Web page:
But if either these illegal acts have extended to the majority of the people; or if the mischief and oppression has lighted only on some few, but in such cases, as the precedent and consequences seem to threaten all; and they are persuaded in their consciences, that their laws, and with them their estates, liberties, and lives are in danger, and perhaps their religion too: how they will be hindered from resisting illegal force, used against them, I cannot tell. This is an inconvenience, I confess, that attends all governments whatsoever, when the governors have brought it to this pass, to be generally suspected of their people; the most dangerous state which they can possibly put themselves in; wherein they are less to be pitied, because it is so easy to be avoided; it being as impossible for a governor, if he really means the good of his people, and the preservation of them, and their laws together, not to make them see and feel it, as it is for the father of a family, not to let his children see he loves and takes care of them.
Their persons are free by a native right, and their properties, be they more or less, are their own, and at their own dispose, and not at his; or else it is no property. Supposing the conqueror gives to one man a thousand acres, to him and his heirs for ever; to another he lets a thousand acres for his life, under the rent of 50l. or 500l. per annum, has not the one of these a right to his thousand acres for ever, and the other during his life, paying the said rent? and hath not the tenant for life a property in all that he gets over and above his rent, by his labour and industry during the said term, supposing it to be double the rent? Can any one say, the king, or conqueror, after his grant, may, by his power of conqueror, take away all, or part of the land from the heirs of one, or from the other during his life, he paying the rent? or can he take away from either the goods or money they have got upon the said land, at his pleasure? If he can, then all free and voluntary contracts cease, and are void in the world; there needs nothing to dissolve them at any time but power enough: and all the grants and promises of men in power are but mockery and collusion: for can there be any thing more ridiculous than to say, I give you and yours this for ever, and that in the surest and most solemn way of conveyance can be devised; and yet it is to be understood, that I have a right, if I please, to take it away from you again to-morrow?
Although, these three cause of the recent rise in divorce rates are expressed above, there are also two effects of the recent increase of divorce rates: negative effects and positive effects
Firstly, the effects of recent enlargement in divorce rates are negative effects.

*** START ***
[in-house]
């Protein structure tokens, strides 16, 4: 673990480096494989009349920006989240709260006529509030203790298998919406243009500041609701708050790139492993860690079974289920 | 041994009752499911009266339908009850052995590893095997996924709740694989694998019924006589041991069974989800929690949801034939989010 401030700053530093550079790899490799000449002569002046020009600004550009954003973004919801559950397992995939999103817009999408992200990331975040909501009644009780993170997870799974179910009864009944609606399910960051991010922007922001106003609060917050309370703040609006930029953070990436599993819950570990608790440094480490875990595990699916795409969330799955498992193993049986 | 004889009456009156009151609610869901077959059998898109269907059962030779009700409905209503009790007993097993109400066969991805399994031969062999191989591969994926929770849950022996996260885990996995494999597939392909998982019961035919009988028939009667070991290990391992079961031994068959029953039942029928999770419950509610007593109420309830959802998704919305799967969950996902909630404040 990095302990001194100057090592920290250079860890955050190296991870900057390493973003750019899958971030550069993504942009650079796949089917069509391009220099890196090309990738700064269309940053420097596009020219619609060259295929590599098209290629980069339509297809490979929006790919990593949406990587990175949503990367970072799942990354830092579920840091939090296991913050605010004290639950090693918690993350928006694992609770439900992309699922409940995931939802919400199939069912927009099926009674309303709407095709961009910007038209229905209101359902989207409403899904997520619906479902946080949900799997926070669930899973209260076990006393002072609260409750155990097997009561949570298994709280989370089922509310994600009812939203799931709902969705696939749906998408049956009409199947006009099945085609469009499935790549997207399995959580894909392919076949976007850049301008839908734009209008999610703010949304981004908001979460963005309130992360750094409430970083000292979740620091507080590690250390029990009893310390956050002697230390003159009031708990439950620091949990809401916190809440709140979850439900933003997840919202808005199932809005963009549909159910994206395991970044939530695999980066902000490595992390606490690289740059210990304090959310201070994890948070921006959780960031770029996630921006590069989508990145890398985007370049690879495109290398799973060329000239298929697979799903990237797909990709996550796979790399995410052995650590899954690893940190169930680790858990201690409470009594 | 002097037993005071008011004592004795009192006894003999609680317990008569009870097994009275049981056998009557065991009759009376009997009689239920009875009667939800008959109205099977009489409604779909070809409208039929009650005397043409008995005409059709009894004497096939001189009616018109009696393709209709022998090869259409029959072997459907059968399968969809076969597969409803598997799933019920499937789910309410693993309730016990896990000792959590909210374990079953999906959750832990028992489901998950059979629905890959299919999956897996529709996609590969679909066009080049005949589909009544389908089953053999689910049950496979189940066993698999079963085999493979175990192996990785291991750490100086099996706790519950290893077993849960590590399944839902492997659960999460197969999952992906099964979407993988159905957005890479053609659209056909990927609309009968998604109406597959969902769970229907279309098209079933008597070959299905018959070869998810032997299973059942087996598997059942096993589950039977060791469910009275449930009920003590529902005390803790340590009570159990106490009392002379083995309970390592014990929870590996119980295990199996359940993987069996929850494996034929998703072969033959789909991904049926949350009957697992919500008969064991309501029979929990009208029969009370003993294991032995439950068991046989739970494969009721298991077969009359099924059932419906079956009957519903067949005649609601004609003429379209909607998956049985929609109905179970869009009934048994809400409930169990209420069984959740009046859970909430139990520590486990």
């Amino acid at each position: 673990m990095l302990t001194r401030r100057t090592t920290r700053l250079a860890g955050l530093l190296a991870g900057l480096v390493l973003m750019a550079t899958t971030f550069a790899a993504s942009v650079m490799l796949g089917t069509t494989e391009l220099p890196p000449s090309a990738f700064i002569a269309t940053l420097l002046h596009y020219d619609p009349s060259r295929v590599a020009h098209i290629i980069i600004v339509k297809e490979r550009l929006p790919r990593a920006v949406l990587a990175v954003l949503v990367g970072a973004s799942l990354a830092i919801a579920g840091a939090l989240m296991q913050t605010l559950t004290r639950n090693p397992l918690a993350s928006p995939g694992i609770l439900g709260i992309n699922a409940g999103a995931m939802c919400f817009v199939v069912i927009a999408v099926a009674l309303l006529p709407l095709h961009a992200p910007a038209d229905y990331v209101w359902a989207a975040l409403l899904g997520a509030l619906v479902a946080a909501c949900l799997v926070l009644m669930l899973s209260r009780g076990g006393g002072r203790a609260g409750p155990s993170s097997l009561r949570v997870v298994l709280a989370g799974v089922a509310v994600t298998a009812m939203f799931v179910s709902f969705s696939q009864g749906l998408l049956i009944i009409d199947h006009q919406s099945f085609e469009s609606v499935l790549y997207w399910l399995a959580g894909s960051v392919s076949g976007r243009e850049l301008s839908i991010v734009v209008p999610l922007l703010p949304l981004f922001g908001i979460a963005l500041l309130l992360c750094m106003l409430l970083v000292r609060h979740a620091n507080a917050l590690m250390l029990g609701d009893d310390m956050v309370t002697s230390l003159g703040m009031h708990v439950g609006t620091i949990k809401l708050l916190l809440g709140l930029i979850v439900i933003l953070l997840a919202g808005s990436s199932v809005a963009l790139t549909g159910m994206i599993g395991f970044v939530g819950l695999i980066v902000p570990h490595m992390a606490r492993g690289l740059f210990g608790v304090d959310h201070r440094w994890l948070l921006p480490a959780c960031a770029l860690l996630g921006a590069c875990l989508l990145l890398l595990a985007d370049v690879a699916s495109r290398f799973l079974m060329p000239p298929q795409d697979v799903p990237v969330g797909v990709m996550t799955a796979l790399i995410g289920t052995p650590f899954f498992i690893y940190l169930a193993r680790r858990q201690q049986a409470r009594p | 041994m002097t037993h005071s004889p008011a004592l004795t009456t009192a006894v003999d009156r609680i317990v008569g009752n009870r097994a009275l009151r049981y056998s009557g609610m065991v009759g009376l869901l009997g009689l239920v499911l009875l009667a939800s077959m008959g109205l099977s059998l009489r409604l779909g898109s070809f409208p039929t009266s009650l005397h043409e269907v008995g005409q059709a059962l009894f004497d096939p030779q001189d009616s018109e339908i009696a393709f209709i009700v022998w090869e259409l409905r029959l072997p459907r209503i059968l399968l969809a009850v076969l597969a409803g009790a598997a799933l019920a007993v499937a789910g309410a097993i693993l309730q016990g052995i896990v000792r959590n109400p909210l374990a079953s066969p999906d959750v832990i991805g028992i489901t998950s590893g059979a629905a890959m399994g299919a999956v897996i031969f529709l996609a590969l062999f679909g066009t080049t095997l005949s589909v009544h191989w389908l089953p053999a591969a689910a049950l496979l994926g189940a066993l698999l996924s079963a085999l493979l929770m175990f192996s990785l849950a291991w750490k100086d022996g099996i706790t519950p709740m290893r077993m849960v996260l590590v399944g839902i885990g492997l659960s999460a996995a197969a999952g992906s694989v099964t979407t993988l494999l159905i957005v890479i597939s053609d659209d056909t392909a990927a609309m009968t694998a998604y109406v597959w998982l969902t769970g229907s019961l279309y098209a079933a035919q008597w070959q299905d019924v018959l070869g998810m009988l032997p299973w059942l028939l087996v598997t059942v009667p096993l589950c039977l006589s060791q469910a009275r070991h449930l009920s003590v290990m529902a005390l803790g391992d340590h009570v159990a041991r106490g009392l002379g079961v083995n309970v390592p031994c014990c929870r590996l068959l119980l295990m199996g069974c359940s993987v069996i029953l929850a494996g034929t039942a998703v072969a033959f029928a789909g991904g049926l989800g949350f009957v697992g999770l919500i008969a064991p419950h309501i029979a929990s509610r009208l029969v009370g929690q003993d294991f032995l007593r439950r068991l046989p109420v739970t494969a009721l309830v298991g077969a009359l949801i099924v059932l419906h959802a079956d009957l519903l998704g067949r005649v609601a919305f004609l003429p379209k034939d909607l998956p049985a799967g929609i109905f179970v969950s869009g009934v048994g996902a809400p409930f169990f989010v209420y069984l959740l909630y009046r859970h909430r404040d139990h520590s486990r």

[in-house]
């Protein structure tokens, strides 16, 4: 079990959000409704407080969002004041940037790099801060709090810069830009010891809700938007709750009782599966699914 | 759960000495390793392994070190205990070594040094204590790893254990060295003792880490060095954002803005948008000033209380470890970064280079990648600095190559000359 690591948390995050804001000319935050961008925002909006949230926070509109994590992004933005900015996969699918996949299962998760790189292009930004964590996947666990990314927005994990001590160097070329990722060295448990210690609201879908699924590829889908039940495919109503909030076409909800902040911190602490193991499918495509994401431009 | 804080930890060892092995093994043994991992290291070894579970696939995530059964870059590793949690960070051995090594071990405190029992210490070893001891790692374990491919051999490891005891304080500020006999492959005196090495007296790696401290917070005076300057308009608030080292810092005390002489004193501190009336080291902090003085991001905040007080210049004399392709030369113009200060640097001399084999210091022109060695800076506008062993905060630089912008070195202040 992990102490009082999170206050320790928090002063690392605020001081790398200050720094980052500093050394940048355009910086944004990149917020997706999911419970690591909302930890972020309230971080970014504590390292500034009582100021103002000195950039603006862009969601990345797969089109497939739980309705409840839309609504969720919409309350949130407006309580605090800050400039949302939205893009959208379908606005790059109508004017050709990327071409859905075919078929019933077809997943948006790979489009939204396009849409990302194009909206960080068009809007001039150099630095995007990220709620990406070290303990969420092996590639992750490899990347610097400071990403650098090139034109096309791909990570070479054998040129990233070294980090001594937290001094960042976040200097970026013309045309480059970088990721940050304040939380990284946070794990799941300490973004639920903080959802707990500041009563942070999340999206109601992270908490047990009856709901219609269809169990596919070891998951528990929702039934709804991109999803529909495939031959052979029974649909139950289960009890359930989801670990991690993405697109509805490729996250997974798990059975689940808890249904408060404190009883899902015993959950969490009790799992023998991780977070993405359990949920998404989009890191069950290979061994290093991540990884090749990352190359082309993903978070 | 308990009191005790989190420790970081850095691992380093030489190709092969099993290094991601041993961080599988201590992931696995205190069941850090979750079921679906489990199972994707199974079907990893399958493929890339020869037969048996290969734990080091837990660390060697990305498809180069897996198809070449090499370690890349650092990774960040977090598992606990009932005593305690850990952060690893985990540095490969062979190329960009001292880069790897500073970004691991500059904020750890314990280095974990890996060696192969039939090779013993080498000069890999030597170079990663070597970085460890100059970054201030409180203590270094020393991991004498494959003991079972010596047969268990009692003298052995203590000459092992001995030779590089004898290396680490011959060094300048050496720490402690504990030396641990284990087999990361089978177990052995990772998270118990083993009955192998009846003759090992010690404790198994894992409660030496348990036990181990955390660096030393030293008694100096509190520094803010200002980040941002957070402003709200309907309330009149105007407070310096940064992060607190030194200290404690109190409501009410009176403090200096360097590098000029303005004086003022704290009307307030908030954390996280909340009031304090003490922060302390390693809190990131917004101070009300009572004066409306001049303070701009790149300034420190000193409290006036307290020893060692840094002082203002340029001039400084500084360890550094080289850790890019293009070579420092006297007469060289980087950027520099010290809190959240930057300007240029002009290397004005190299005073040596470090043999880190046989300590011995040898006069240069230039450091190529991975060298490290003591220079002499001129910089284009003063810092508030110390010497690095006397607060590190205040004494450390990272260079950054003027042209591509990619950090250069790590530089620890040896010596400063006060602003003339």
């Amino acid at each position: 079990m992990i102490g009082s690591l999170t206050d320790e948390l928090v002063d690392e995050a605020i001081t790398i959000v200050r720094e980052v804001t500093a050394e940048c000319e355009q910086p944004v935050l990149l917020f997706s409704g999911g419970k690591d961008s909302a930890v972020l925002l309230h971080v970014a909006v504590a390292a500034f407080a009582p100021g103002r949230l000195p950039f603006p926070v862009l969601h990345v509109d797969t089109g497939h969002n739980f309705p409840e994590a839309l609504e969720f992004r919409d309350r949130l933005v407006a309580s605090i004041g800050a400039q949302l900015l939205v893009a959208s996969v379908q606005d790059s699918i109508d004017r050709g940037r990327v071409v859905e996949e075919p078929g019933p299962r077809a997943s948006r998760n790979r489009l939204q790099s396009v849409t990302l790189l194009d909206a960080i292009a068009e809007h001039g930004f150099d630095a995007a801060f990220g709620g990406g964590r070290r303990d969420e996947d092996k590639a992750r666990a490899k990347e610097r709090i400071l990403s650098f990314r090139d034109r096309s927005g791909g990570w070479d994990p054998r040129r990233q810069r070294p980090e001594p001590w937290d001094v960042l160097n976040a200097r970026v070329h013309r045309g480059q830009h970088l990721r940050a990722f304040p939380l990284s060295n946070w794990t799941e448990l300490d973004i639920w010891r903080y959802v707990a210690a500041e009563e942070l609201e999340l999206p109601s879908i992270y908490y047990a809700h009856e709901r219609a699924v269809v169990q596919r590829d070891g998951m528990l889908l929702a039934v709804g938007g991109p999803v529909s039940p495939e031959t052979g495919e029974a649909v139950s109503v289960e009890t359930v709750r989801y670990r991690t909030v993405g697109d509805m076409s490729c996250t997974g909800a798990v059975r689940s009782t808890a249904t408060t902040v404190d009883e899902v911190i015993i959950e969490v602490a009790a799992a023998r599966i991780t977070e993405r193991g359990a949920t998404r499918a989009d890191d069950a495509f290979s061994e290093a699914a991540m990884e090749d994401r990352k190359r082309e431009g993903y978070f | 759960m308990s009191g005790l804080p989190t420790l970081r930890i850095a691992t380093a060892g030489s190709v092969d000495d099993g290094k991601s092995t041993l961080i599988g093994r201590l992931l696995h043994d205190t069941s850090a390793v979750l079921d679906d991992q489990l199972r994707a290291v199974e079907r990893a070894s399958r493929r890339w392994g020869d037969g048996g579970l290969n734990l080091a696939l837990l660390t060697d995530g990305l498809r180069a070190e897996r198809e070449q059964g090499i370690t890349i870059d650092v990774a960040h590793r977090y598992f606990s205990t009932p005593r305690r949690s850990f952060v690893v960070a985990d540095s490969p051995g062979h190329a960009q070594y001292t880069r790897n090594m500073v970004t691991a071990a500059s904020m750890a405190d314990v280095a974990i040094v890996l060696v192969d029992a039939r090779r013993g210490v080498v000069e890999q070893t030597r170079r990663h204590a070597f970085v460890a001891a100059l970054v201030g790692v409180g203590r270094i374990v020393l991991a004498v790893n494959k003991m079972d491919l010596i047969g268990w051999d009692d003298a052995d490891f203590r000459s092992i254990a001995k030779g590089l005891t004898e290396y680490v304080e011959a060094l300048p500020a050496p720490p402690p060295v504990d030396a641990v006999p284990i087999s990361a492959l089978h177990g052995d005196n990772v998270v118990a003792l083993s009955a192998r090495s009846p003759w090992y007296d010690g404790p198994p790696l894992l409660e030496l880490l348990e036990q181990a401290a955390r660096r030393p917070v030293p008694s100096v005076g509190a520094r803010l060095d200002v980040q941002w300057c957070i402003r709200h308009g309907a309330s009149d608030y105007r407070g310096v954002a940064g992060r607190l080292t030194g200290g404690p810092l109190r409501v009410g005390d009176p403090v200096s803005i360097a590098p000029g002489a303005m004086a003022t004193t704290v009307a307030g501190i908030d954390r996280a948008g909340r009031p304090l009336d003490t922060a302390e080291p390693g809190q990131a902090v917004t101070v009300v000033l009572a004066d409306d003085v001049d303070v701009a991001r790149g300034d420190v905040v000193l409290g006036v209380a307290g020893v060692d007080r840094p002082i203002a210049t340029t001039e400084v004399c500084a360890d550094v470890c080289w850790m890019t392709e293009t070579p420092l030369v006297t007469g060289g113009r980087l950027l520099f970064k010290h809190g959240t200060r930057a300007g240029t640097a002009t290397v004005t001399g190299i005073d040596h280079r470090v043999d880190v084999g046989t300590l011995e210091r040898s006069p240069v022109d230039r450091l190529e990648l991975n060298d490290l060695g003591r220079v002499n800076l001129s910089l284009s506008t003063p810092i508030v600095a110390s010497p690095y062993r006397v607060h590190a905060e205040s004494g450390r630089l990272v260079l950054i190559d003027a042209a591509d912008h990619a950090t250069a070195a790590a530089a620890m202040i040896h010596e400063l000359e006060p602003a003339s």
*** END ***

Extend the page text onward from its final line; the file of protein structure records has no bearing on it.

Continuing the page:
Such an unfavorable problem has been increasing, because in 1969, the legislation of California State changed the divorce laws, where spouses could leave without providing causes (Child Study Center, 2001)....
By whom this doctrine came at first to be broached, and brought in fashion amongst us, and what sad effects it gave rise to, I leave to historians to relate, or to the memory of those who were contemporaries with Sibthorp and Manwaring, to recollect. My business at present is only to consider what sir Robert Filmer, who is allowed to have carried this argument farthest, and is supposed to have brought it to perfection, has said in it: for from him every one, who would be as fashionable as French was at court, has learned, and runs away with this short system of politics, viz. “Men are not born free, and therefore could never have the liberty to choose either governors, or forms of government.” Princes have their power absolute, and by divine right; for slaves could never have a right to compact or consent. Adam was an absolute monarch, and so are all princes ever since.
According to an authoritative international organization, the Chinese Academy of Social Science, the number of divorces increased more than six fold from less than 35 million in 1980 to more than 220 million in 2008.
It has been observed that the divorce rates are higher in certain places like Europe and America, where individual freedom is given more importance, than in Asian or African nations, where familial and social opinions are highly stressed upon.
Nor was this appropriation of any parcel of land, by improving it, any prejudice to any other man, since there was still enough, and as good left; and more than the yet unprovided could use. So that, in effect, there was never the less left for others because of his enclosure for himself: for he that leaves as much as another can make use of, does as good as take nothing at all. Nobody could think himself injured by the drinking of another man, though he took a good draught, who had a whole river of the same water left him to quench his thirst; and the case of land and water, where there is enough for both, is perfectly the same.
Statistics show that the four main causes of divorce are: financial difficulty, women are more independent, infidelity, and couples are getting married at a young age.